Upstream oil and gas companies rely on highly connected data and control systems to facilitate exploration, drilling, system monitoring and to optimize production from onshore and offshore resources. As their dependence on IT technology has grown, so too has their vulnerability to cyberattack. The implementation of IT technologies that enables increased operational efficiencies also creates channels by which hackers can penetrate control networks and disrupt operations, steal data or attempt to cause physical damage to plant infrastructure and the surrounding environment.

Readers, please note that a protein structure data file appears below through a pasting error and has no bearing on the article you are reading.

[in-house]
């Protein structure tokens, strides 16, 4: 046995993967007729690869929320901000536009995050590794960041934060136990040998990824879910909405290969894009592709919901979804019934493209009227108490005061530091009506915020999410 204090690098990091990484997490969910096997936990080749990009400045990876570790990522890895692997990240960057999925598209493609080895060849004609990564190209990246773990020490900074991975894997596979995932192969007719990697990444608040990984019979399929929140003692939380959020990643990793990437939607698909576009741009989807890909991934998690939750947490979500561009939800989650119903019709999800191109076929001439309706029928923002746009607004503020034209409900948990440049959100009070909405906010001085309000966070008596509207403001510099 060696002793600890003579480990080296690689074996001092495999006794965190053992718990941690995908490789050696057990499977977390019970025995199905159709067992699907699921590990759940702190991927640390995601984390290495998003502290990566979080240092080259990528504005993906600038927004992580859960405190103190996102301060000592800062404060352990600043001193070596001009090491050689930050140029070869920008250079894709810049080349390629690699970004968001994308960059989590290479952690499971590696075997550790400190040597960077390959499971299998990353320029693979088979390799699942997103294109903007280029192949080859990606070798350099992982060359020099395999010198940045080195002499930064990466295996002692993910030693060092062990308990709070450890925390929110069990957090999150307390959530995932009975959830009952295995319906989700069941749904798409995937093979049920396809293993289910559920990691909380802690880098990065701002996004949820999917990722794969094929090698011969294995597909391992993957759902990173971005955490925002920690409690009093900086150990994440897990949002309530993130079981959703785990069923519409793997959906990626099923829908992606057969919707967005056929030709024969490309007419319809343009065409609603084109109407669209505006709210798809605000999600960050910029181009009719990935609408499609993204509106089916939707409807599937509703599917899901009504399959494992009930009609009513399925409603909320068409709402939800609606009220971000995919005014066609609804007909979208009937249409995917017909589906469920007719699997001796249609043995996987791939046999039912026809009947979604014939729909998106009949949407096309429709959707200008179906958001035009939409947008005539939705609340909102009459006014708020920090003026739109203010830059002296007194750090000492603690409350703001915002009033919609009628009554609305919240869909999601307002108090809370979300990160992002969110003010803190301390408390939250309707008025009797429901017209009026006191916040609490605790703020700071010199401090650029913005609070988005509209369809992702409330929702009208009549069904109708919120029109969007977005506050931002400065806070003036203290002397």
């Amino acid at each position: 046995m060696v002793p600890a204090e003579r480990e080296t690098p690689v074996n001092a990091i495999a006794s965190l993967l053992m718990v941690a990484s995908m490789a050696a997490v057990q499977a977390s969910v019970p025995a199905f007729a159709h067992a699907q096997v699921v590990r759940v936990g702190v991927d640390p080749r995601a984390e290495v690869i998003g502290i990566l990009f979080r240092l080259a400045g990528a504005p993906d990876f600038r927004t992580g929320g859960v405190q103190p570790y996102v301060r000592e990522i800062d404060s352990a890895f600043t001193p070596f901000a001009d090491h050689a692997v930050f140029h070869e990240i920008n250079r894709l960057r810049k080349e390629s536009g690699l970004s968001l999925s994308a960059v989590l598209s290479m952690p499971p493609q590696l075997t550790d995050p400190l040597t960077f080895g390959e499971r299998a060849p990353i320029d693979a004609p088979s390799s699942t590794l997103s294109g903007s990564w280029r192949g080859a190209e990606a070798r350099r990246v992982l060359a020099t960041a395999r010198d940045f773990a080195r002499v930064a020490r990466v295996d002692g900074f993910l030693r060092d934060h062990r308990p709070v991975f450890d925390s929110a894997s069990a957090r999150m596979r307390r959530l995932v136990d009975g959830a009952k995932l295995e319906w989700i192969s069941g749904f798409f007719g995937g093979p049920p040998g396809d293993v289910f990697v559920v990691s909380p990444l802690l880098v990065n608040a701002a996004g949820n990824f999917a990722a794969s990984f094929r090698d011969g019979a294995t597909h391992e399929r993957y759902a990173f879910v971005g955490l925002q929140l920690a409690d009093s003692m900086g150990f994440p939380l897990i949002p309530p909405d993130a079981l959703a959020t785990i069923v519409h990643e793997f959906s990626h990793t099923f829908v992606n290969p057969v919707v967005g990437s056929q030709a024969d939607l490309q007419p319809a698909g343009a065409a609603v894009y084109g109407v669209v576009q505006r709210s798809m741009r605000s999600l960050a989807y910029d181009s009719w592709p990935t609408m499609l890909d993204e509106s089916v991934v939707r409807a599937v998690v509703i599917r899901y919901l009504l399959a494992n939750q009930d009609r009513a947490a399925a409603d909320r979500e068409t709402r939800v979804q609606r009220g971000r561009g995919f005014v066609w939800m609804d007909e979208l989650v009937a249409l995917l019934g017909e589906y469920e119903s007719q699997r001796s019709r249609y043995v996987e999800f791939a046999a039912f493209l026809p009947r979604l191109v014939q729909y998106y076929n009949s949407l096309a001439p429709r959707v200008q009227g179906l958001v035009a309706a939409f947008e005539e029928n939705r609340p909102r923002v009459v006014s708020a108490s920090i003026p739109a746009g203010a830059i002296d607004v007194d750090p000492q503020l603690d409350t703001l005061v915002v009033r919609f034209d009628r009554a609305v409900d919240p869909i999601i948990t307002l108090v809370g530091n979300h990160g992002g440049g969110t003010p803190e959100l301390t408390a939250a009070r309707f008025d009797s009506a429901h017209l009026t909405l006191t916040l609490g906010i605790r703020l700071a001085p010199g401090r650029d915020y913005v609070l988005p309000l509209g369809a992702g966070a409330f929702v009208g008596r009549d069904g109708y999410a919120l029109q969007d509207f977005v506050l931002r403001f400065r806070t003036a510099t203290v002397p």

Oil and gas production is a vital component of the world’s economy and is increasingly becoming a prized target of cyber-attack. The often cited Stuxnet virus was the first of a new class of attacking viruses designed to take over control systems, cause significant disruption to operations and cause physical damage. Critical infrastructure operators are currently faced with the dilemma of either isolating their control systems and losing access to vital operational data or remaining connected and risking cyber-attack. A third option, long used by the U.S. intelligence community, Department of Defense and nuclear power plants as an integral part of their defense in depth strategy, is deploying data diode technology.